Despite numerous calls to reverse the plan, education secretary Gavin Williamson has said the Government will go ahead with proposals to defund BTEC courses as part of scheduled reforms to Britain’s further education system.
An estimated 259,291 young people are set to be affected by the Department for Education’s decision, which involves phasing out BTECs in favour of T-Levels, the new, two-year technical courses which are the equivalent of three A-Levels.
A letter signed by twelve national educational organisations urges the government to reconsider. The letter states that the move to scrap BTECs is “reckless”, citing a government equalities impact assessment that was done on the proposed reforms which found that “disadvantaged students have the most to lose”.
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The organisations describe BTECs as “engines for social mobility”, referring to research done by the Social Market Foundation which found 44% of working-class white students started university with at least one BTEC qualification and 37% of black students enrolled with BTECs alone.
This is not the first time Gavin Williamson has faced criticism for his ideas, the South Staffordshire MP defended his plans and said: “These reforms will simplify and streamline the current system, ensuring that whatever qualification a young person or an adult chooses, they can be confident that it will be high-quality and will lead to good outcomes.”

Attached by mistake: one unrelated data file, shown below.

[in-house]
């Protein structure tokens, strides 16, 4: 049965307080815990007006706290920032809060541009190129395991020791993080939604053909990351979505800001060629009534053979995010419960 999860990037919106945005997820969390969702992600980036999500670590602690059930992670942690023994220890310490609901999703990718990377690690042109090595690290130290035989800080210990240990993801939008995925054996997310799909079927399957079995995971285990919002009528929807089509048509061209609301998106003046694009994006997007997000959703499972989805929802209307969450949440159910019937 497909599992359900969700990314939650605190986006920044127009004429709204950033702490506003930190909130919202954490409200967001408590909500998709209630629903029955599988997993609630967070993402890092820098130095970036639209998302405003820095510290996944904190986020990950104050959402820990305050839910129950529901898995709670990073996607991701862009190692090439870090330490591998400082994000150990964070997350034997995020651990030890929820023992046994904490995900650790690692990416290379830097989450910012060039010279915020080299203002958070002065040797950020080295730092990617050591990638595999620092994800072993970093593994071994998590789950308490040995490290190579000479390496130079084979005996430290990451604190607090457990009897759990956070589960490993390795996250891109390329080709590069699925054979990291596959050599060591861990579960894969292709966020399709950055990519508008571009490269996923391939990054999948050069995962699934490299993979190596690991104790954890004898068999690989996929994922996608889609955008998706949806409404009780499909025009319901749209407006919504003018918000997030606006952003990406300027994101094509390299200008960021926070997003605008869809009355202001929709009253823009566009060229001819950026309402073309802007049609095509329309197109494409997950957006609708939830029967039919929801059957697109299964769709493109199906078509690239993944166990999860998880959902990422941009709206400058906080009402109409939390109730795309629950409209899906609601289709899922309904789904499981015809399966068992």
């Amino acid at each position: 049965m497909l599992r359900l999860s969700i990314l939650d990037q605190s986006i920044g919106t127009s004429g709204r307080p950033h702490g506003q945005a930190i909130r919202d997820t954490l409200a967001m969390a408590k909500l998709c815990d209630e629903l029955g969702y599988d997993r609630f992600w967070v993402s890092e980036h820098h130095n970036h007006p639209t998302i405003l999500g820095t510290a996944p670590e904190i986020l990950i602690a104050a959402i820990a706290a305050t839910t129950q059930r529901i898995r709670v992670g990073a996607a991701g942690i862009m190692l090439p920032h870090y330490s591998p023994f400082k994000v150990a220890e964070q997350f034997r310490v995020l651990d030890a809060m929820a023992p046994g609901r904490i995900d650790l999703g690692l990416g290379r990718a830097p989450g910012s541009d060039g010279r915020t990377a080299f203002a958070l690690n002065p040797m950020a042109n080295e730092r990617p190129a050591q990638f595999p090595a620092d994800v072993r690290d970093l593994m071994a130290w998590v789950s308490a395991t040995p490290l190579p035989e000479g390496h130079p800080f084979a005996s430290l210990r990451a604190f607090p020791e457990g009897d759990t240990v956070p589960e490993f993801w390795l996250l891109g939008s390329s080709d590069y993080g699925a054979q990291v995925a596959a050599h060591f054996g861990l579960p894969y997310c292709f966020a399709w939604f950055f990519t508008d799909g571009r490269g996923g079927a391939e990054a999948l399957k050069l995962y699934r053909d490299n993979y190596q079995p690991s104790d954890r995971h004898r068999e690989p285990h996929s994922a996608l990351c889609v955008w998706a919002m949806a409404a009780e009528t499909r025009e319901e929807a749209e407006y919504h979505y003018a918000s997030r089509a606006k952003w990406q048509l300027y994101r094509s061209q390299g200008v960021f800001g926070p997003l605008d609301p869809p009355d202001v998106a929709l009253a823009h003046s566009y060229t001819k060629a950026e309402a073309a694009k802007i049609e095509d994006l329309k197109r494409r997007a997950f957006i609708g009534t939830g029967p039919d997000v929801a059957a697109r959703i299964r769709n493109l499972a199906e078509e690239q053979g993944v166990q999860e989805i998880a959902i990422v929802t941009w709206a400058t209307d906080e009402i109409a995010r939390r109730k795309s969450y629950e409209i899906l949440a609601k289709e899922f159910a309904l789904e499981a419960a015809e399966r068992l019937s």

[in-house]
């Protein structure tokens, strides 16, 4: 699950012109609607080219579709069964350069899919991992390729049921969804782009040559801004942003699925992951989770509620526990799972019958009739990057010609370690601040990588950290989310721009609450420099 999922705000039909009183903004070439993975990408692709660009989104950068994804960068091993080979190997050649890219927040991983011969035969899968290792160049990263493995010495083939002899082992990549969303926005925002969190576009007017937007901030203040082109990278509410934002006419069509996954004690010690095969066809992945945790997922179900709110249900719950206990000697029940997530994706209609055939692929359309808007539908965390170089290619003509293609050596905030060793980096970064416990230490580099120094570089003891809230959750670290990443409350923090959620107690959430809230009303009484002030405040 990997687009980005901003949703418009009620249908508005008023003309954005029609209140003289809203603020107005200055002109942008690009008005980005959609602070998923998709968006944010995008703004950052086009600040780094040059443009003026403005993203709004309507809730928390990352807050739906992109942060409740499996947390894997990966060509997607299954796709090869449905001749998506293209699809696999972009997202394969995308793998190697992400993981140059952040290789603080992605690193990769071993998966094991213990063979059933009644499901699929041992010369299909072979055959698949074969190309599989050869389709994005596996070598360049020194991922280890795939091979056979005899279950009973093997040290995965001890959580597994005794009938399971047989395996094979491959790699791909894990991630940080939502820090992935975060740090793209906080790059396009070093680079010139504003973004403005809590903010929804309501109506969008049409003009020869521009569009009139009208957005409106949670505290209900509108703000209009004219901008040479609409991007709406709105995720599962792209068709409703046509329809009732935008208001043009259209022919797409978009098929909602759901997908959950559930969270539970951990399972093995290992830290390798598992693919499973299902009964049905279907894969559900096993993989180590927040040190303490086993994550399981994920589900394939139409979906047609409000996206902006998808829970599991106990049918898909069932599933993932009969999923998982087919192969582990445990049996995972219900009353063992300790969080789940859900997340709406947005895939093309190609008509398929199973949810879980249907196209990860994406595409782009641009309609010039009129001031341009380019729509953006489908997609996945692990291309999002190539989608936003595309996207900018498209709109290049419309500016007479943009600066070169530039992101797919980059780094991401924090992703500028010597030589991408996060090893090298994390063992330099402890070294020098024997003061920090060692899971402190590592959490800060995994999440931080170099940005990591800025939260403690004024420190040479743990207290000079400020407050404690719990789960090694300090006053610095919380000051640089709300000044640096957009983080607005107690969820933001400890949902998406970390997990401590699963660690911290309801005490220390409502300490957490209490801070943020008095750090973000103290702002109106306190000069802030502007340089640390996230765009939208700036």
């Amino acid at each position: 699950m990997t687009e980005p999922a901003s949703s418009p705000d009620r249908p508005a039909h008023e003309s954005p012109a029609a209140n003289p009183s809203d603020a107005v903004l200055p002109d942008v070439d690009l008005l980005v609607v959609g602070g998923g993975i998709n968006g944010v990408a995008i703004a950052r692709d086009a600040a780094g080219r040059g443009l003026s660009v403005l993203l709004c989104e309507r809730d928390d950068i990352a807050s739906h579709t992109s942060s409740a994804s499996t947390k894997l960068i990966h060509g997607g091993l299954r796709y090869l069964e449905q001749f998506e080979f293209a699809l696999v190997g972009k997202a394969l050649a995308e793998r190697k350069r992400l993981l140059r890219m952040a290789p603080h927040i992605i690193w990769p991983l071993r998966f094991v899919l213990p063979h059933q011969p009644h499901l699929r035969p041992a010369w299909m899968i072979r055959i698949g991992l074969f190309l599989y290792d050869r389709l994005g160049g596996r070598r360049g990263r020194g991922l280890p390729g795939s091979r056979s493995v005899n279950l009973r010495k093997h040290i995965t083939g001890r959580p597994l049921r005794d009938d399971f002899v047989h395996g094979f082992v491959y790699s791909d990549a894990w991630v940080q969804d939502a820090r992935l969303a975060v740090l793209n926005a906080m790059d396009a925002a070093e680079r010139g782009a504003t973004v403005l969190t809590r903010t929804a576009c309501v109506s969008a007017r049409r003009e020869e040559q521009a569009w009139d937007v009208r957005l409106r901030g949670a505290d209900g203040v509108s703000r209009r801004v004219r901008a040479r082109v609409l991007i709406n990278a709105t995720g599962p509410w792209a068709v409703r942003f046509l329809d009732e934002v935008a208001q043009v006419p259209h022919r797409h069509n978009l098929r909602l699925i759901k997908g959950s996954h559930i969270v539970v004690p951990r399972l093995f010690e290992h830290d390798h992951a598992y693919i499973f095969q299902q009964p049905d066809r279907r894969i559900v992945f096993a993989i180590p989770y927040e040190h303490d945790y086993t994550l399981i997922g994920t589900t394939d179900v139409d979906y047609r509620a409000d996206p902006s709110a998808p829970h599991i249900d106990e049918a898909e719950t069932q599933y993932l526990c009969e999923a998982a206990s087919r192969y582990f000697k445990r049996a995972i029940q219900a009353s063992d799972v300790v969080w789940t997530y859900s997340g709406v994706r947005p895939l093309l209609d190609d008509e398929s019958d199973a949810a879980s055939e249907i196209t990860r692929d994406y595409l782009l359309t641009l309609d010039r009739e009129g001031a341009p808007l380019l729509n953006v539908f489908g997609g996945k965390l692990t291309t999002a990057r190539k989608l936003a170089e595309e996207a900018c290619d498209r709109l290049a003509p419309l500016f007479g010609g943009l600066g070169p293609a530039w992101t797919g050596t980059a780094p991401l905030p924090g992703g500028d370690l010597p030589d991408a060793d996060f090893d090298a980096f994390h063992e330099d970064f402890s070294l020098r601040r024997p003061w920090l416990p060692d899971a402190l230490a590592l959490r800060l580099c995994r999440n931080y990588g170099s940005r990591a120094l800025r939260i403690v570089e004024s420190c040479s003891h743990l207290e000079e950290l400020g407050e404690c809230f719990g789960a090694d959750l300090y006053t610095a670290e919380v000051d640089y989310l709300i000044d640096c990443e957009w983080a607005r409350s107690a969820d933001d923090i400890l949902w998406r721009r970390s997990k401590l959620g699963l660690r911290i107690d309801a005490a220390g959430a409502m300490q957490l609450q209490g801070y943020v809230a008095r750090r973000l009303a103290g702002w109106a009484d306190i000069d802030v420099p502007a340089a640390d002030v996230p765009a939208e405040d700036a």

What is BTEC and which ones are getting scrapped?
BTECs are vocational further education courses taken after GCSEs. They span a range of subjects and are designed to provide work-based skills in areas including health and social care, engineering and the creative arts.
In total 76 BTEC qualifications will have their funding withdrawn. Amongst the courses facing the axe are diplomas in Enterprise and Entrepreneurship, Performing Arts, Sport and Exercise Sciences, IT, Engineering, Business, Agriculture, Construction and Child Development.
When will T-Level qualifications be introduced?
The Department of Education have confirmed that, following consultation with educators, students and parents, the new system will be phased in in the two years between 2023 and 2025.
In this time, BTECs will be gradually shelved to make room for a new system which exclusively involves apprenticeships, A-Levels and T-Levels.
Deputy Chief of the Sixth Form Colleges Association, James Kerwin, said: “Applied general qualifications like BTECS are popular with students, respected by employers and provide a well-established route to higher education or employment.
“So it is hard to fathom why the government wants to scrap most of them and force young people to choose between studying A-levels or T-levels from the age of 16.”
Dr Patrick Roach, the general secretary for NASUWT teaching union agrees, and said: “We should be expanding the pathways for young people to succeed and flourish, not closing them off.”